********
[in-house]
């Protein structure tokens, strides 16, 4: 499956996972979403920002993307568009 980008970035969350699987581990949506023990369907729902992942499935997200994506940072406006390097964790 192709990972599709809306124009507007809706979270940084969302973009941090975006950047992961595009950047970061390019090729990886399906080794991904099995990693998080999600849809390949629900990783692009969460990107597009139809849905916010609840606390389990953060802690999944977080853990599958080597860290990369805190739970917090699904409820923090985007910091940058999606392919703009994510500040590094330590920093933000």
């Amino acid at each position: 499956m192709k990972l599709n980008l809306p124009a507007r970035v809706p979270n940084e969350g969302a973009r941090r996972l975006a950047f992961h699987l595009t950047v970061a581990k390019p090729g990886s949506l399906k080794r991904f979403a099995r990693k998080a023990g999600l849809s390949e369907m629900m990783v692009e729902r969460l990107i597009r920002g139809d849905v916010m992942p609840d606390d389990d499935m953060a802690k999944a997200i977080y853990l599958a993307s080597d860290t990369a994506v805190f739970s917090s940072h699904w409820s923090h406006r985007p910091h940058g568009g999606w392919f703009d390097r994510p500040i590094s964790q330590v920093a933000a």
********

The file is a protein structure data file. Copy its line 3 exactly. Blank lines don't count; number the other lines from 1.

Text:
């Amino acid at each position: 499956m192709k990972l599709n980008l809306p124009a507007r970035v809706p979270n940084e969350g969302a973009r941090r996972l975006a950047f992961h699987l595009t950047v970061a581990k390019p090729g990886s949506l399906k080794r991904f979403a099995r990693k998080a023990g999600l849809s390949e369907m629900m990783v692009e729902r969460l990107i597009r920002g139809d849905v916010m992942p609840d606390d389990d499935m953060a802690k999944a997200i977080y853990l599958a993307s080597d860290t990369a994506v805190f739970s917090s940072h699904w409820s923090h406006r985007p910091h940058g568009g999606w392919f703009d390097r994510p500040i590094s964790q330590v920093a933000a």